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SuperSonics Remain on Pins and Needles

NBA playoffs: Although a berth in the finals is only one victory away, Seattle is the one feeling the pressure.

May 30, 1996|SCOTT HOWARD-COOPER | TIMES STAFF WRITER

SALT LAKE CITY — It's just as the headline said in Wednesday's Salt Lake Tribune:

"Hey, Sonics, this look like Chicago?"

Definitely not.

If anything, this looks like trouble for the powerhouse that isn't, the Seattle SuperSonics, winners of 64 games during the regular season, the 10th most in NBA history, and still with everything to prove. Such as, what they are made of.

The SuperSonics are still very much in control of the Western Conference finals, knowing it would take three consecutive defeats for them to lose the series in a season during which they lost two in a row only once. On the other hand, one of those is already on the books, and it allowed the Utah Jazz to get to 3-2 and come home with a chance to tie when Game 6 is played tonight at the Delta Center.

"They're in a good situation, basically," Seattle's Gary Payton said of the Jazz.

Which is strange, considering that the Jazz is, after all, the team that has trailed from the start of the series. And, in truth, Utah is only in a good situation when you consider the alternative. Players could have spent Wednesday cleaning out their lockers, not practicing.

But the SuperSonics losing in overtime Tuesday night opened much more than an opportunity for the underdogs. The defeat opened the wound of the playoff disasters of years past. Seattle finished with four turnovers in the final five possessions. Payton was the only one willing to take a clutch shot. Shawn Kemp was his only teammate to score in the final 10:29. All of this at home, with a trip to the finals as the carrot.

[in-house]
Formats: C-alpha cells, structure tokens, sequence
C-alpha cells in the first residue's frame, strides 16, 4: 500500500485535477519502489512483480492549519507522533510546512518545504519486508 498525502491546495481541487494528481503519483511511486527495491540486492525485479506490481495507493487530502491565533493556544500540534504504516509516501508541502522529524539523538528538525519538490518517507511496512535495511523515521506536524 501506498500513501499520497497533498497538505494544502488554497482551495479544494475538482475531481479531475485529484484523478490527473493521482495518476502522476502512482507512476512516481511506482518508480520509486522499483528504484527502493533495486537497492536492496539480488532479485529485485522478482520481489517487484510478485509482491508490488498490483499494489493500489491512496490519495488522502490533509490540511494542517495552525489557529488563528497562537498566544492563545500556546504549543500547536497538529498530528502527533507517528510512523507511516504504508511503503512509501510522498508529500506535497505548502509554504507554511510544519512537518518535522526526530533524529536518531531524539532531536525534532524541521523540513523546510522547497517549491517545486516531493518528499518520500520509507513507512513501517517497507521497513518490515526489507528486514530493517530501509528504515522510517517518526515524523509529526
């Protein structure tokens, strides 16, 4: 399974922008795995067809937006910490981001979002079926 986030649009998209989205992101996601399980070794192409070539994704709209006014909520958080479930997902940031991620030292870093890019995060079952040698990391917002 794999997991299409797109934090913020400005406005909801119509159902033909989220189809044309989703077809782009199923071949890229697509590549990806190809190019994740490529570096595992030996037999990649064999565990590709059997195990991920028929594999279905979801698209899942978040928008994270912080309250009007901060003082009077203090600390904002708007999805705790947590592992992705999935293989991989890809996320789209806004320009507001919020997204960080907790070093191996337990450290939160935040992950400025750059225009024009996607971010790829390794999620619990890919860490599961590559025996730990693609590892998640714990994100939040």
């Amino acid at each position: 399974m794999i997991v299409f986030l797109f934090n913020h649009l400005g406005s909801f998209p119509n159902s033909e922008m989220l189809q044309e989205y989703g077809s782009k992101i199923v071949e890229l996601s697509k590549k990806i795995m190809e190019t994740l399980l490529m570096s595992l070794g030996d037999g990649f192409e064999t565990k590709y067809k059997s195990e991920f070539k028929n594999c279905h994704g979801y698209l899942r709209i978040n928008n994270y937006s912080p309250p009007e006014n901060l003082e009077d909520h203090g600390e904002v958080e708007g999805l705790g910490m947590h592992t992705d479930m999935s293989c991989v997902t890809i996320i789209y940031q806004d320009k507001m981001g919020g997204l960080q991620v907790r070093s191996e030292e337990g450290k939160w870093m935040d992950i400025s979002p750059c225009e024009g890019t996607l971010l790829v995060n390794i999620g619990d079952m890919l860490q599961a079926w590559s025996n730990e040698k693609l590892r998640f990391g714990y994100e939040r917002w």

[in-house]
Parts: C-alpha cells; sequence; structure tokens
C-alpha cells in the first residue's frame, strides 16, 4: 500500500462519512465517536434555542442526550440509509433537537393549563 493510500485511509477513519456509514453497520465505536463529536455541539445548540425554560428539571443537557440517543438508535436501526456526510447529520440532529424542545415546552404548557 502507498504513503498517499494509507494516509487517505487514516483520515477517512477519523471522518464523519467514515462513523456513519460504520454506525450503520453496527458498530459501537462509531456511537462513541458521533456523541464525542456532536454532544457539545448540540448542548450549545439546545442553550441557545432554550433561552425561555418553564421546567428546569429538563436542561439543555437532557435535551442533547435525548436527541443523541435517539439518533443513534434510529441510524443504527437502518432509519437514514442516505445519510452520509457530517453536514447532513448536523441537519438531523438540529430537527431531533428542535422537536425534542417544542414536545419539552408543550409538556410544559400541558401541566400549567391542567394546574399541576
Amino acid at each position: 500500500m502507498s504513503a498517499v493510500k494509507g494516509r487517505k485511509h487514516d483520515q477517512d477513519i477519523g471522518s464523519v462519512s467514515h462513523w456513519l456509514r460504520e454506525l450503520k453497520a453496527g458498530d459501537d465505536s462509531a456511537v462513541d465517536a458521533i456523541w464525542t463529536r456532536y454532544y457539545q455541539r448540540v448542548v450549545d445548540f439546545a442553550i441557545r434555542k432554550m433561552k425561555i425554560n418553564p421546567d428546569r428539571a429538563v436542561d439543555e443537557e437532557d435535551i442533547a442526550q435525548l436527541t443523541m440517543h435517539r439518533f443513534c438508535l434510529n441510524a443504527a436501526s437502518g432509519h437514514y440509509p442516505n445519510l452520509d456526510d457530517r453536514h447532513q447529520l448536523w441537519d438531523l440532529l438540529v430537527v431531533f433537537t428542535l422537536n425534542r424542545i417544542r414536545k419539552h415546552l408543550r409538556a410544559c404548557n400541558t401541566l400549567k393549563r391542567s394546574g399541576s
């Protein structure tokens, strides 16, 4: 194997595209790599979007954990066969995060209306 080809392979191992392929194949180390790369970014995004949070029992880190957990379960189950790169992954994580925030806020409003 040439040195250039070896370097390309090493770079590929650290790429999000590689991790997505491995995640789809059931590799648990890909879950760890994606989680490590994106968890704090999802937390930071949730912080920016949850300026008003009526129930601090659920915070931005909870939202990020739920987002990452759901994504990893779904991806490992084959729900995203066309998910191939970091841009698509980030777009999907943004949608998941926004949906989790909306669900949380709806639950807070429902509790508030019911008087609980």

"I'd say they were rattled just a little," Antoine Carr of the Jazz said.

If you rattle against the Jazz, what will you do against the Bulls, they of the three first-team selections to the all-defense squad?

So at the most critical time of the season, the SuperSonics suddenly find themselves trying to regroup.

"I'm more angry right now. I'm not disappointed," Payton said. "I'm very angry we didn't do what we were supposed to do. We were supposed to take care of it at home. But we didn't, and we just made it harder on ourselves.

"We're fine. We just got to stick together. Got to put this behind us."

This would be a good time to start.

"They're not in a die-situation at this point," Jazz Coach Jerry Sloan said. "They've got another opportunity. We don't have a tomorrow."

But the Jazz has a tonight.

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